“Yet another so-called Rolex girl landed in a Broward jail cell this week on suspicion of swiping a luxury watch and diamond jewelry valued at more than $40,000 from a sleeping man in a Hollywood hotel room.”
Stolen Rolex reports make news across the country for the same reason the story of a stolen Rolex, no matter how old, made the APD Facebook page. The stories are titillating. In the old days, the media would have called them newsworthy.
“Click bait” is the modern and more accurate term.
And if the man bit the dog a year ago or 10 years ago, and it is reported today as if it just happened, what is this called in the new paradigm? Is it old news new, or is it “fake news,” which is really no more than news with an effing adjective, or is it something else.
Which brings up an another interesting question.
If this heist happened in Anchorage this tourist season, why did it only get reported on the APD Facebook page? Why didn’t the mainstream media, which is all over the supposed uptick in crime in Alaska’s largest city, cover the sort of theft so many other reporters find interesting for its man-bites-dog quality?
Did the story fail to meet somem new and higher standards of what is newsworthy, or did reporters miss it because there was no government handout issued? Journalists, this one included, have largely turned into a bunch of handout queens and kings, who wait for the news to be given to them instead of going out to look for it.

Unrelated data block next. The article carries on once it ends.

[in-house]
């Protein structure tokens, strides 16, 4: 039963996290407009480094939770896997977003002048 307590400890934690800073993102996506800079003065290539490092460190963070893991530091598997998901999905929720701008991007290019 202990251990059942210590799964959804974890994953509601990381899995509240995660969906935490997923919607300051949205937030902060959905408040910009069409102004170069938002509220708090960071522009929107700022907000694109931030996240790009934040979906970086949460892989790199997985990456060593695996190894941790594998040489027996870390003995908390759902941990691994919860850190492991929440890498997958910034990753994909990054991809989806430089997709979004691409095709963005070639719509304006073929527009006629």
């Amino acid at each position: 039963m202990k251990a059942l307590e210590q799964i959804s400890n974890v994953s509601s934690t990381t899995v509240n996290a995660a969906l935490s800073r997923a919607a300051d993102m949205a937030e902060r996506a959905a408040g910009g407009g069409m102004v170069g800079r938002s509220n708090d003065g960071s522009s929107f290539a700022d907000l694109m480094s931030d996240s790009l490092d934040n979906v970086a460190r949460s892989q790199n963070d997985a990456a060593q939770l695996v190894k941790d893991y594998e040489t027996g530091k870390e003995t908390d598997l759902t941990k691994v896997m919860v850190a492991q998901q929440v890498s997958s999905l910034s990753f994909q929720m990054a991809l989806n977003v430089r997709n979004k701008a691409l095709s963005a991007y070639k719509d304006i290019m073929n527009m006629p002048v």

So that’s always a possibility.
Or could it be Thim, a former KTUU-TV reporter fairly new at the job of APD minister of information, forgot a story previously reported in Anchorage? Then again, maybe not.
Googling “Man asleep Rolex stolen Anchorage” brings up only the story written here at craigmedred.news days ago about the watch being reported stolen by APD with no police report yet available. It would now appear unclear whether there is a police report at all.
Other cities, for unknown reasons, seem a lot more forthcoming about information on stolen Rolex watches.
Google “man asleep Rolex stolen Minneapolis,” and up pops a 2008 story headlined “GOP delegate’s hotel tryst goes bad when he wakes up with $120,000 missing.”
The story below reports a $30,000 watch among the missing goods, and quotes the Minneapolis Police Chief saying such incident was “very, very rare.” Rare in Minneapolis maybe, but not so rare nationally. A cursory search finds stories about women snatching Rolex watches from men in Palo Alto, Calif. (a homeless man no less); Charlotte, N.C.; Phoenix; Cleveland; and Coral Gables, Fla.
Inside Edition, the TV show, even did a 2016 “investigative” story reporting “cops say it’s a scam victimizing hundreds of men across the country; beautiful flirty women stealing Rolex watches from men they meet in bars and nightclubs.”
New York, New Orleans and Florida appear to be the Rolex-robbing hotspots.
Nowhere is there a mention of the scam spreading to Alaska, though it no doubt could. Widening a Google search to look for “man asleep watch stolen Alaska” brings up nothing but, for whatever reason, a story about a squirrel “stealing” a donut left on the pavement in the parking lot at APD, a “news” story that started as an APD Facebook post and went viral.
This is APD’s goal.